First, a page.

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"Cerebral palsy" is a general term for a group of disorders that appear during the first few years of life and affect a child's ability to coordinate body movements. Cerebral palsy can cause muscles to be weak and floppy, or rigid and stiff.
Complications of Cerebral Palsy
Besides difficulty with movement and posture, cerebral palsy may result in:
Some children with cerebral palsy will have multiple handicaps and may require long term care. Some of the associated problems may include:
Causes of Cerebral Palsy
Most cases of cerebral palsy are believed to be caused by problems that occur before the baby is born, although some cases have been linked to brain injuries or infections during the first few months or years of life. Doctors can't always determine the root cause of the brain damage that results in cerebral palsy. Potential causes include:
Cerebral palsy has been linked to a variety of infectious diseases occurring either in the mother during pregnancy or in the infant during the first few months of life.
Maternal illnesses that have been linked to cerebral palsy include:
Infant illnesses that have been linked to cerebral palsy include:
Some children have cerebral palsy because their brains didn't develop properly while in the womb. In most cases, doctors don't know why this happens. In some instances, however, mutations in the genes responsible for brain development can prevent the brain from developing normally. Exposure to toxins, radiation or infections increases the risk.
Although strokes are more commonly associated with older people, they can happen at any age — even before birth. Strokes can occur when clots in the placenta interrupt the flow of blood to the baby. Strokes can also occur if malformed or weak blood vessels leak blood into the brain.
Lack of oxygen
For many years, doctors and researchers believed that cerebral palsy was caused by a lack of oxygen during birth. Now they believe that only a small number of cases are caused by problems during labor and delivery.
Jaundice is common in newborns. But severe cases of untreated jaundice can harm the brain permanently and may result in cerebral palsy.
Signs & Symptoms of Cerebral Palsy
In general, children with cerebral palsy exhibit a wide variety of signs and symptoms, ranging from mild to severe. They may include:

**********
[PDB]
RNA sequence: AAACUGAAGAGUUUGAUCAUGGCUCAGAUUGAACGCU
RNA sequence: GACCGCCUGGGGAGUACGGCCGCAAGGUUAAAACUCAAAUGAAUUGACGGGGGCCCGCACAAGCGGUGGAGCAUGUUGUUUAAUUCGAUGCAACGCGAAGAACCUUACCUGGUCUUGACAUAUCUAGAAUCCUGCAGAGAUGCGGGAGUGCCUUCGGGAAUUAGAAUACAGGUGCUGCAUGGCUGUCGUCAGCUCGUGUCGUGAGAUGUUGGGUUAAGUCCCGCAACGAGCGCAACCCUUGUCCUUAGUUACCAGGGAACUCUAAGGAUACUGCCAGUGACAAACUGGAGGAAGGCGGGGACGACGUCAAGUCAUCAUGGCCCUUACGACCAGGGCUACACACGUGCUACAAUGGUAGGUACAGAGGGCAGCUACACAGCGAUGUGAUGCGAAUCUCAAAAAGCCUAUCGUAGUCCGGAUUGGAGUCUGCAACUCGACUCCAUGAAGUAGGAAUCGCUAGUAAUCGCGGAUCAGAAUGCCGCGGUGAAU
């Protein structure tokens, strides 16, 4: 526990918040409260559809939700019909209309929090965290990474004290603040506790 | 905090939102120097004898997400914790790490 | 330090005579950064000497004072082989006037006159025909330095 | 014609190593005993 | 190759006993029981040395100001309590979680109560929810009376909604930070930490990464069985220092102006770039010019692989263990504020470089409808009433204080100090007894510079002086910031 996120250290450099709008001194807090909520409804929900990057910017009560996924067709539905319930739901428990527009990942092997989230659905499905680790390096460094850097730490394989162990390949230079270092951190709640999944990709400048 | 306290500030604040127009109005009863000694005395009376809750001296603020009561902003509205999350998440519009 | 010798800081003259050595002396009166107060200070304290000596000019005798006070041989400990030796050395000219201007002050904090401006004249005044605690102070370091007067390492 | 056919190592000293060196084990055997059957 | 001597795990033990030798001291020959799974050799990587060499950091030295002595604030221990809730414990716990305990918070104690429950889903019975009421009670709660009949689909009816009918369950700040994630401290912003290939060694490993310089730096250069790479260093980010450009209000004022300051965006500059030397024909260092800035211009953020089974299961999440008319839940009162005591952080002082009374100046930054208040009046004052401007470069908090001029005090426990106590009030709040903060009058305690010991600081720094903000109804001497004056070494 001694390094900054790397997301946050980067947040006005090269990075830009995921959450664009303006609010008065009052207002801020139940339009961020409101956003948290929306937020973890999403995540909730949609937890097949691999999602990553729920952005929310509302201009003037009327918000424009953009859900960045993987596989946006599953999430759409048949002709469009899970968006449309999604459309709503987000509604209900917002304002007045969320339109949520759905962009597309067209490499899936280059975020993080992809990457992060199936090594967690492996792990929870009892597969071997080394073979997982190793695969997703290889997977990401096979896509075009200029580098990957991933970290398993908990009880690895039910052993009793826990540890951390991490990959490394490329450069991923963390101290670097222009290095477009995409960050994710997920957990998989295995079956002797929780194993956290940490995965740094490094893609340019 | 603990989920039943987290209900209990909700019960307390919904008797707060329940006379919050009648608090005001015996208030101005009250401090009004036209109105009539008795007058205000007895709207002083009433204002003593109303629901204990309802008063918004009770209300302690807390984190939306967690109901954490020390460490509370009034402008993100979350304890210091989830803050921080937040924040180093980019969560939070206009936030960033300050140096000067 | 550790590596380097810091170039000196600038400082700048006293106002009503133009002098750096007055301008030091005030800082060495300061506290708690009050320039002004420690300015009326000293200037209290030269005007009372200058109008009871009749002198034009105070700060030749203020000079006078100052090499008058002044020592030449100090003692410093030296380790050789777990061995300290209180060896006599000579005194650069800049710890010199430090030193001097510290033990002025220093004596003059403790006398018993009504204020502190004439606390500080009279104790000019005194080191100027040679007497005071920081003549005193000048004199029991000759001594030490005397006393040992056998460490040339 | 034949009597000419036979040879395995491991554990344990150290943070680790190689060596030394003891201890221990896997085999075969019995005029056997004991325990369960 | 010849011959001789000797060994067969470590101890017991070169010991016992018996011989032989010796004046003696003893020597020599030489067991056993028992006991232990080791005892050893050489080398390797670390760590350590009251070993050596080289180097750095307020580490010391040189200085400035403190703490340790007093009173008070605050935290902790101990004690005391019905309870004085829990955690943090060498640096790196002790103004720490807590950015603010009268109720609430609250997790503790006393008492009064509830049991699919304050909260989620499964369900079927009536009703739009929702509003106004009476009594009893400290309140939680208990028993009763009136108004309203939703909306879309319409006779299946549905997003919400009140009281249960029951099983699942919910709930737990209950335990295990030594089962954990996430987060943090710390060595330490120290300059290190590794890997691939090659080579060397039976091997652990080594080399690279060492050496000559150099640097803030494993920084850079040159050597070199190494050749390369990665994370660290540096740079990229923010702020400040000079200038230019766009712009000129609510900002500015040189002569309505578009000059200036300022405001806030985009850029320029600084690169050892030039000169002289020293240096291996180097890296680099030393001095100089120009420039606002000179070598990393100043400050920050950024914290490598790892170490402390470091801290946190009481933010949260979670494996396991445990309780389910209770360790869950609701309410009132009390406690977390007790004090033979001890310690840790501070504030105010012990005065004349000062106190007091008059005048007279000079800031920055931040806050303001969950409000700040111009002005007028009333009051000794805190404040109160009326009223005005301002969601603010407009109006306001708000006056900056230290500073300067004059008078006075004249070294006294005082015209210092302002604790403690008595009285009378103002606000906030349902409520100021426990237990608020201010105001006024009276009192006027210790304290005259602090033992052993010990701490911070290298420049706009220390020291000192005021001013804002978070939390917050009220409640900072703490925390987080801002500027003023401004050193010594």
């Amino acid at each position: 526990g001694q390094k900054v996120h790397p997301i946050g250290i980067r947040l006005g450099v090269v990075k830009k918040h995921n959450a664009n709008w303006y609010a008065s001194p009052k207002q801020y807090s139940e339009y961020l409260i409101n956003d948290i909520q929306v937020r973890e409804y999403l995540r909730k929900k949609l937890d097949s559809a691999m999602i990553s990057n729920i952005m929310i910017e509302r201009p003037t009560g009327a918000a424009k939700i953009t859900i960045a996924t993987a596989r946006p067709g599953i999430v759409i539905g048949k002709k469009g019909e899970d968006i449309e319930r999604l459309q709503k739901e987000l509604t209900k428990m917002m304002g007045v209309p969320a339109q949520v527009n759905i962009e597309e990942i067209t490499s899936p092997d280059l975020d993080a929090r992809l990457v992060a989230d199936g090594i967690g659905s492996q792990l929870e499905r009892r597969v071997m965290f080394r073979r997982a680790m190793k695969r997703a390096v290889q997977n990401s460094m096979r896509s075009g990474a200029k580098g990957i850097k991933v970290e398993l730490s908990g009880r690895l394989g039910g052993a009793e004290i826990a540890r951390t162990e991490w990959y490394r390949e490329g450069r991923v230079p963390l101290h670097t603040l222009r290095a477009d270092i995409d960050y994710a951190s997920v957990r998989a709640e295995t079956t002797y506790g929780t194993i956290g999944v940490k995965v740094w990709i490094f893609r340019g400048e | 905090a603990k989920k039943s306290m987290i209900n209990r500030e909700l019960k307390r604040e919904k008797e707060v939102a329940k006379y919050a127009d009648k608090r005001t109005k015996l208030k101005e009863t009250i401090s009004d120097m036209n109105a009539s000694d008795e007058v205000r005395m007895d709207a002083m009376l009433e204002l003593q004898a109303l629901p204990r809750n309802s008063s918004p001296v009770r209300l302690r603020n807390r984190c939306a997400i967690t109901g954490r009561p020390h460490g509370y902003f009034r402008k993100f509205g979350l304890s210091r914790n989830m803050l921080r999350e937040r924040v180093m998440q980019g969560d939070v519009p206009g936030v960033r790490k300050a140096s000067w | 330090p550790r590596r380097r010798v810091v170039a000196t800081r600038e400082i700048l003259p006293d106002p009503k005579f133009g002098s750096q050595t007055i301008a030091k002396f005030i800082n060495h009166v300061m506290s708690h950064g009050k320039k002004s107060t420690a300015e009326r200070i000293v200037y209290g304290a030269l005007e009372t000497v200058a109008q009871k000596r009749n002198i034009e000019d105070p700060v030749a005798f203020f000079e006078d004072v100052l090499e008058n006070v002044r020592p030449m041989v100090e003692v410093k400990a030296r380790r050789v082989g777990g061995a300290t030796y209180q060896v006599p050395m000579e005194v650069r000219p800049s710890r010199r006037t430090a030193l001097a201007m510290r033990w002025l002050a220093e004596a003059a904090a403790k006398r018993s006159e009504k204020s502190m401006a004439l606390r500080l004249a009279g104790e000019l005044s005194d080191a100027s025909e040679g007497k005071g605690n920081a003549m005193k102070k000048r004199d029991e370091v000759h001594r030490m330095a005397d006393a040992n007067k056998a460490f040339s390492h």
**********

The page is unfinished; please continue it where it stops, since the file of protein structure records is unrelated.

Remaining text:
The brain injury causing cerebral palsy doesn't change with time, so the symptoms usually don't worsen with age. Other neurological disorders — such as mental retardation or seizures — also may occur in children with cerebral palsy.
Diagnosis of Cerebral Palsy
Early signs of cerebral palsy may be present from birth. But if signs and symptoms are mild, it may be difficult to make a definite diagnosis before the age of 4 or 5. In most cases, cerebral palsy is diagnosed by age 1 or 2.
Diagnostic tests may include:
If your baby is born prematurely and is at high risk of cerebral palsy, your doctor may suggest a cranial ultrasound because it is the least intrusive of the imaging techniques used to visualize the brain. Cranial ultrasound, however, provides a less detailed image than does a CT scan or an MRI. An MRI reveals the most details, which help determine a cause and a prognosis.
If your child has had seizures, your doctor may recommend an electroencephalogram (EEG) to check for epilepsy. In an EEG test, a series of electrodes must be affixed to your child's scalp. The procedure is painless and records the electrical activity inside your child's brain.
Your child's blood may need to be checked to help rule out other conditions — such as blood-clotting disorders that can cause strokes — that may mimic cerebral palsy signs and symptoms. Lab tests may also screen for genetic or metabolic problems.
Treatments of Cerebral Palsy
The brain abnormality or damage that underlies cerebral palsy doesn't worsen with time, but children with cerebral palsy often require long term care. The type and amount of treatment depend on how many problems your child has and how severe they are.
Surgical or other procedures
Prevention of Cerebral Palsy
Most cases of cerebral palsy can't be prevented, despite the best efforts of parents and doctors. But, if you're pregnant, you can take these steps to keep healthy and minimize the possibility of pregnancy complications:
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